The educational course was developed at the recommendation of a UN Women monitoring report. The study finds that journalists often write shallow trafficking stories that lack deep analysis and use unethical language with regards to victims.
Using core funds, the course was supported by UN Women and hosted in cooperation with the Department of Journalism, the Ministry of Interior, academics, students and journalists. Over the last four years, UN Women, with support from the European Union, has been working with Albanian media outlets to improve reporting on trafficking cases and to better inform the public on the issue.
"The course on how to report on trafficking of women and girls was eye opening. Often, the media in Albania covers trafficking stories in a sexist way, focusing on the story of the victim rather than the issue itself or the perpetrator. Before taking the course, I had a sexist perception of trafficking of women and girls. I didn’t know the difference between a sex worker and a trafficking victim. There is a widespread lack of information about the issue. Typically, the media does not portray women and girls as victims of trafficking, and they are often abandoned by society.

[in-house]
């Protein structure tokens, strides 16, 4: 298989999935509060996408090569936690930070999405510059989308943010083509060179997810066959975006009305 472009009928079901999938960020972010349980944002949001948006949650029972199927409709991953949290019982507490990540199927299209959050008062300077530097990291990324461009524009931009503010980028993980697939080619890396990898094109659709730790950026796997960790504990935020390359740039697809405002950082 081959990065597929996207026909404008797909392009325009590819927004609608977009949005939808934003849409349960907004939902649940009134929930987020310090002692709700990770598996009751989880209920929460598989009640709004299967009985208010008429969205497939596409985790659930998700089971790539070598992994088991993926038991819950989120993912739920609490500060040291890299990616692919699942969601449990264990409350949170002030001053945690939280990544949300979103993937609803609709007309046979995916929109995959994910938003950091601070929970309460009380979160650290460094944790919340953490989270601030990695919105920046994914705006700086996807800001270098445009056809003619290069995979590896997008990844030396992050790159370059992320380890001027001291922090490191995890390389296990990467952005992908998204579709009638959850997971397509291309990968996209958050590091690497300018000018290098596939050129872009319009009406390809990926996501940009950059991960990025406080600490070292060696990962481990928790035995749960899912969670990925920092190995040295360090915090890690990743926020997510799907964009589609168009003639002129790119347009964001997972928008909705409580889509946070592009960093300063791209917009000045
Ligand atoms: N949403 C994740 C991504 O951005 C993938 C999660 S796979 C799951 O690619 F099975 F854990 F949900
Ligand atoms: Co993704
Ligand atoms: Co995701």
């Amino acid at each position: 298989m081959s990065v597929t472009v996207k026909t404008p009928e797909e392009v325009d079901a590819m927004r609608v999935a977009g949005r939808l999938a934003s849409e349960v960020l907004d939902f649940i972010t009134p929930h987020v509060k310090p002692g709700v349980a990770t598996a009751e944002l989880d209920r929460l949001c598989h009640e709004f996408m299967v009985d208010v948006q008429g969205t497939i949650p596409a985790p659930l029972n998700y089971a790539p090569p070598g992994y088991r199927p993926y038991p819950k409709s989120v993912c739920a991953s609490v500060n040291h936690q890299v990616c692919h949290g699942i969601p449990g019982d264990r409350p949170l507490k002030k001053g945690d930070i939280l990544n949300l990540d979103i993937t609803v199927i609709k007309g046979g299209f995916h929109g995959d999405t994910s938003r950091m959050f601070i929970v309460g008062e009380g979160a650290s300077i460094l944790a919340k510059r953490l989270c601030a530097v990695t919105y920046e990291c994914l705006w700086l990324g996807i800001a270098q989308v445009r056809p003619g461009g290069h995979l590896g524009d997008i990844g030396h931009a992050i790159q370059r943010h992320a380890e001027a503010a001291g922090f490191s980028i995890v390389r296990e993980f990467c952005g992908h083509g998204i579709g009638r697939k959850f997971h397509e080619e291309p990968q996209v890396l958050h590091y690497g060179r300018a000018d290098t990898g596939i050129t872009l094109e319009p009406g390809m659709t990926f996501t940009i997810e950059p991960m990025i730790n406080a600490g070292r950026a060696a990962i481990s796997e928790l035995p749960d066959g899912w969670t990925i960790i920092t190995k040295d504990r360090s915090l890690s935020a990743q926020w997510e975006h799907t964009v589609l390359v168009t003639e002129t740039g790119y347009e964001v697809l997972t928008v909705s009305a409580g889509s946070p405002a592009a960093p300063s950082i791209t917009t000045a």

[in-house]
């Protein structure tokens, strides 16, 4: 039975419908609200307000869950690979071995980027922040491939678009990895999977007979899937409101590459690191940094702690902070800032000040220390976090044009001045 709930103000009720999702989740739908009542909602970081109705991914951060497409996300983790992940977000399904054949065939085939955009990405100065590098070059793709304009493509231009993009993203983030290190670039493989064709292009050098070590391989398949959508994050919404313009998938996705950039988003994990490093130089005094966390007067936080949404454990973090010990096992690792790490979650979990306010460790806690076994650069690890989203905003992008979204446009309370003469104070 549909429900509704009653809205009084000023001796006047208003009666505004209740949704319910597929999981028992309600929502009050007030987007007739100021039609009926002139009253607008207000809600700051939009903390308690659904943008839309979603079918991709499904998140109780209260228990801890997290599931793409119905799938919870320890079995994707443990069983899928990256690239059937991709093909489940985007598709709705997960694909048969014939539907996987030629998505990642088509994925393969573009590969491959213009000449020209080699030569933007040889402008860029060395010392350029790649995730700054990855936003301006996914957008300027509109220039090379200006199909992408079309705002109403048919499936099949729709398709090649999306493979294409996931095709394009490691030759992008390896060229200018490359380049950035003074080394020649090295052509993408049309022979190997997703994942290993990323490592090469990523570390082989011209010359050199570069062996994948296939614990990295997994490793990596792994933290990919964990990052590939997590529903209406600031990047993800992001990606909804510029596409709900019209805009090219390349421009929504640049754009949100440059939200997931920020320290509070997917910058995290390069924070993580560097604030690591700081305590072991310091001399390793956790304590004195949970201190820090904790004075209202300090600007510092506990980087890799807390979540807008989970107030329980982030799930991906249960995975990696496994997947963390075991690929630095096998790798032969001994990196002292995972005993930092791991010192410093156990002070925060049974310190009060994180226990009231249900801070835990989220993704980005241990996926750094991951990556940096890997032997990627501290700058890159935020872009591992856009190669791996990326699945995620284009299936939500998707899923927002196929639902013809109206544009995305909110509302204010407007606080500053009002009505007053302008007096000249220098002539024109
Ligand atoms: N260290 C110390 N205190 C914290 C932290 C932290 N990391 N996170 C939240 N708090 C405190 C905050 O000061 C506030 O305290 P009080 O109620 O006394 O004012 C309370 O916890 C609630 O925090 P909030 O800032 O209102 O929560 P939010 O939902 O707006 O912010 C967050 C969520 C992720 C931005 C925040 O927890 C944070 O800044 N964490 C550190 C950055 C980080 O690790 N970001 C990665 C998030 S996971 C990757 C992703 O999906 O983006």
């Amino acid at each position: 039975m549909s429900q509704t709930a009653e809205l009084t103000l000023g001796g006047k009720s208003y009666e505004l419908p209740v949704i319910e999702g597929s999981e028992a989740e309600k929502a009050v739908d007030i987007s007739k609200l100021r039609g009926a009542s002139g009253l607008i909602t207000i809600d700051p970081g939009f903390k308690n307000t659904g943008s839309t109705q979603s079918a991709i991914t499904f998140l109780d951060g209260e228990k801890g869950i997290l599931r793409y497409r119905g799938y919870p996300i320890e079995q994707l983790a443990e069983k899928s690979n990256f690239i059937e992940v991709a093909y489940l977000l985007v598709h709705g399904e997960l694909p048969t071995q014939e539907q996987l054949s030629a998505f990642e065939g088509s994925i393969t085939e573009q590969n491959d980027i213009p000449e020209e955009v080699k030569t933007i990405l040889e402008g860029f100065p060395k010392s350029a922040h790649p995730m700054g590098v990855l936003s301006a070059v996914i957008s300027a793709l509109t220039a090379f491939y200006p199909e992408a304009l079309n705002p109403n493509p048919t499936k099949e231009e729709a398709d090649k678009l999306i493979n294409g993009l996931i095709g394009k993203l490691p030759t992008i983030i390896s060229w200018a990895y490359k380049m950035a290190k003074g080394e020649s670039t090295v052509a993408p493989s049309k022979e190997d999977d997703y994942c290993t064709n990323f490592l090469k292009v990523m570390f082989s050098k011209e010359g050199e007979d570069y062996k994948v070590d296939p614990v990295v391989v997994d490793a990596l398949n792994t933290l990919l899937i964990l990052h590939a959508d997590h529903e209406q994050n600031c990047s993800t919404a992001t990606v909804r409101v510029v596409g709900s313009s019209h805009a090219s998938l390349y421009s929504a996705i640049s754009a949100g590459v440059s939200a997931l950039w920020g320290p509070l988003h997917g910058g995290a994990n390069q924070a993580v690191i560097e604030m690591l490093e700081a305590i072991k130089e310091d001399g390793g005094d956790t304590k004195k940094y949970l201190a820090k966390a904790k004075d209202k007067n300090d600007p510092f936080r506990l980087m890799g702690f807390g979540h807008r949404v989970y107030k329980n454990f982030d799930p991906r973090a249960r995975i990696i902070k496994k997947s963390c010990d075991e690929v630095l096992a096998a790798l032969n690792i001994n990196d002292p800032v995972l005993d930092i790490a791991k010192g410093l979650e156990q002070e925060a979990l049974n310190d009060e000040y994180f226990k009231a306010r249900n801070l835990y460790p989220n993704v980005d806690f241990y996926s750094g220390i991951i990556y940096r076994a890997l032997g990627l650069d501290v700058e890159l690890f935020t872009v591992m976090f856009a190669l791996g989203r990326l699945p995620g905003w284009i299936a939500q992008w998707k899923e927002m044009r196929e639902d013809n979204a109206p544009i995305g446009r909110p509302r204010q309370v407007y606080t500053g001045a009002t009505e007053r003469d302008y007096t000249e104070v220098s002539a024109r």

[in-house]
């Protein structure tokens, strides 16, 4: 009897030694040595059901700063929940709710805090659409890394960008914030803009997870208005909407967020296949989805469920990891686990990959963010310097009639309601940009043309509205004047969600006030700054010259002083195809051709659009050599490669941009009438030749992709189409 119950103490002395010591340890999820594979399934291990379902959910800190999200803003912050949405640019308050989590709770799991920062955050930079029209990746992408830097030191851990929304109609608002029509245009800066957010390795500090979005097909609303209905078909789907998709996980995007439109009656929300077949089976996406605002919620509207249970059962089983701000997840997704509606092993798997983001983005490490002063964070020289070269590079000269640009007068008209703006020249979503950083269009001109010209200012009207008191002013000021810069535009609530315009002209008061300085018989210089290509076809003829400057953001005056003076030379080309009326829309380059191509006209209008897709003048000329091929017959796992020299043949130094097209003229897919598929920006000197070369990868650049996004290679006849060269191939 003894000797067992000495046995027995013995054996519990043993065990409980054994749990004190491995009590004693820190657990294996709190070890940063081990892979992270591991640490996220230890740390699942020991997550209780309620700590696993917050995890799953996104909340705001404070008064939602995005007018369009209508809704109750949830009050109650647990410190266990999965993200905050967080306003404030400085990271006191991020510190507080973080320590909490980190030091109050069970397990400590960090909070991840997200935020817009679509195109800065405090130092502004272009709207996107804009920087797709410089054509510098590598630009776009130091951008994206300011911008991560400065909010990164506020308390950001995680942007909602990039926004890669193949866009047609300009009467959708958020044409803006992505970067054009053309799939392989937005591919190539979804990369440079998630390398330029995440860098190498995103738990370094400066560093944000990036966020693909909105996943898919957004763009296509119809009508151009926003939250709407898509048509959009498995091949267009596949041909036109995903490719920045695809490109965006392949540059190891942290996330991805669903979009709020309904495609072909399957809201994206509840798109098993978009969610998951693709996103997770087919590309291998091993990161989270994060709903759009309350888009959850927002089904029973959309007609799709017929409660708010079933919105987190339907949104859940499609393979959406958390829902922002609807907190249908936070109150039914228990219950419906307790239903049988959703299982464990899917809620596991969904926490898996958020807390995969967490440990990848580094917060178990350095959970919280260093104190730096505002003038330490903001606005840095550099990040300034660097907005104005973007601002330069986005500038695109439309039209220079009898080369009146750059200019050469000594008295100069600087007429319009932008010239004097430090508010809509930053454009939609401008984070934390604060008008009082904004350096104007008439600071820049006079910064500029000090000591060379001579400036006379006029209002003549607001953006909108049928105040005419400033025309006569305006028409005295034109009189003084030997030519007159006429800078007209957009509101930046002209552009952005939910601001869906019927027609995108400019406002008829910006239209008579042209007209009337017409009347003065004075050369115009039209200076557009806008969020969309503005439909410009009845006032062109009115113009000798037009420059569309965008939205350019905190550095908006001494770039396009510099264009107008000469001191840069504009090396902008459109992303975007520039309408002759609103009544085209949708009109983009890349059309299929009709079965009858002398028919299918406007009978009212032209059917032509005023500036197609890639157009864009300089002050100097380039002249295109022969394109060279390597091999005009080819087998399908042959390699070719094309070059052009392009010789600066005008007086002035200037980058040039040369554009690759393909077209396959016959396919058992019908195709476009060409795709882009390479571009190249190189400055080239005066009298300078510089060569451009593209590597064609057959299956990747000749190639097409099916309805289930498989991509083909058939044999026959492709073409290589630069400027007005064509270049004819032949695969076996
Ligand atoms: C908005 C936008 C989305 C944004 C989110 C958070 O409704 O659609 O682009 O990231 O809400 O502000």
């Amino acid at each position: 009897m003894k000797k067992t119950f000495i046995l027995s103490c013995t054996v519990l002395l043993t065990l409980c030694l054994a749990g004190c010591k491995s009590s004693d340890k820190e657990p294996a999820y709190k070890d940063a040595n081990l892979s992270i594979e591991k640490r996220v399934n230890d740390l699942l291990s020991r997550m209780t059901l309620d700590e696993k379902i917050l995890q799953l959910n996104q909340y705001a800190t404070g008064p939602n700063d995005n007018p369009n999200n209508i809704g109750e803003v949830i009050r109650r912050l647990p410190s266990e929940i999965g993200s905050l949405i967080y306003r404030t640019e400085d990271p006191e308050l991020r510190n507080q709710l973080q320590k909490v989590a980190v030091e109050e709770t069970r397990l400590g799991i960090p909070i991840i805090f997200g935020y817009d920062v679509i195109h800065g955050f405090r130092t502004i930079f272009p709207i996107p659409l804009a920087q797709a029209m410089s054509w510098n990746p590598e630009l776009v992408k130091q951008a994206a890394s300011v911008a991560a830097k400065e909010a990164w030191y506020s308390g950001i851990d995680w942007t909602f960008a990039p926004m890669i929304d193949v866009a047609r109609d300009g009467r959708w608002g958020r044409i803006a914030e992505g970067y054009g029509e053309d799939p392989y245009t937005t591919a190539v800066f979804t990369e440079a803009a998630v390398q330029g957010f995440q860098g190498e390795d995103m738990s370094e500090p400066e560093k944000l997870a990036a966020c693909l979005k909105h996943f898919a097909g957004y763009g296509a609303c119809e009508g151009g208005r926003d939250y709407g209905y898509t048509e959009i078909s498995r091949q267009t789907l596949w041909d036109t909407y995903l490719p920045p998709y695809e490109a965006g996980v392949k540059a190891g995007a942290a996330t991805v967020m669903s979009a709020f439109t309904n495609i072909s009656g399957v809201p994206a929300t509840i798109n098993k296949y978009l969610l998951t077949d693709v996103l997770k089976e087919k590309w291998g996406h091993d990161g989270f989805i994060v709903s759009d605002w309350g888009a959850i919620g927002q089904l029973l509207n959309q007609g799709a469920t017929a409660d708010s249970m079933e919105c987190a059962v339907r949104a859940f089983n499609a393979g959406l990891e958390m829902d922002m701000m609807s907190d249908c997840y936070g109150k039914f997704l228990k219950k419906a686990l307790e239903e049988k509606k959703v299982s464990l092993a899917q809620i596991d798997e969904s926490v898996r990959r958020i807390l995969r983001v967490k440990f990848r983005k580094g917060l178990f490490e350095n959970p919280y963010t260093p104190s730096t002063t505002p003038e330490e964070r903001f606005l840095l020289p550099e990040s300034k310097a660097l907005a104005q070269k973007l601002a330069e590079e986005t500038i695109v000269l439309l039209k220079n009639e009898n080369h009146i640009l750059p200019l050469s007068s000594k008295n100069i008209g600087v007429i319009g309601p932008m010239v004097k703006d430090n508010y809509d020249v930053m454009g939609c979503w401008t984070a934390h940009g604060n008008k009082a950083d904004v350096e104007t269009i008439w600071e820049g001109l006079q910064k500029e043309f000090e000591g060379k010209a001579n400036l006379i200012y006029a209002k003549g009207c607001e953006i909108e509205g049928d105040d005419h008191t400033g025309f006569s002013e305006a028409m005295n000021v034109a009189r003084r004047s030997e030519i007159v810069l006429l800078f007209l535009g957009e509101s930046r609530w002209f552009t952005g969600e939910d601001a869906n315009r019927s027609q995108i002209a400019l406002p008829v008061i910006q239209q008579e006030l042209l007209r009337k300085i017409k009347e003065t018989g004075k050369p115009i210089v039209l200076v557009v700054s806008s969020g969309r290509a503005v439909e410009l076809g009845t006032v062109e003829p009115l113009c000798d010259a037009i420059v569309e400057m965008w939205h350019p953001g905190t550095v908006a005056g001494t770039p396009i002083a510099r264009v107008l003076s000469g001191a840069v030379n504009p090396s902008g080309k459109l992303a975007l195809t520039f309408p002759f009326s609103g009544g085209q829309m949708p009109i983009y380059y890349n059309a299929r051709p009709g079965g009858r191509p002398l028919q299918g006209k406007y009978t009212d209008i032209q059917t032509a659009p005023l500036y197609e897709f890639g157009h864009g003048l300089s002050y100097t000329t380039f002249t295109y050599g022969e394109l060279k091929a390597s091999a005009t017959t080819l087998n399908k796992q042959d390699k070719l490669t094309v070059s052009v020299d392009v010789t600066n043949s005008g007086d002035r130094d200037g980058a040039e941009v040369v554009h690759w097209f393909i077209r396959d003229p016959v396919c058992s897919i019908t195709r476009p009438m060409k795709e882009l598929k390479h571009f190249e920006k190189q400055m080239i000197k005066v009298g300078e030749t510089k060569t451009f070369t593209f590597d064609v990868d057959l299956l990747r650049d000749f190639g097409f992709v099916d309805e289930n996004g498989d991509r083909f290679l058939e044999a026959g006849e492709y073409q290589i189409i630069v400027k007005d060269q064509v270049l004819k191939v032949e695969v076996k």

Now I have the full knowledge on the sources I can use to start an investigative story. I know where to focus and how to shape the story. That is why I think journalists and the media should launch an awareness campaign about trafficking of women and girls. Increased awareness about the issue would help audiences look at trafficking from another perspective and increase support for victims.
In my opinion, the course should be taught to all journalism students.
The course covers so much material that I think it would be beneficial for it to be taught over a longer period of time. And, in the future, I think the course should have more information about shelters and their services so that the public is informed of the available resources."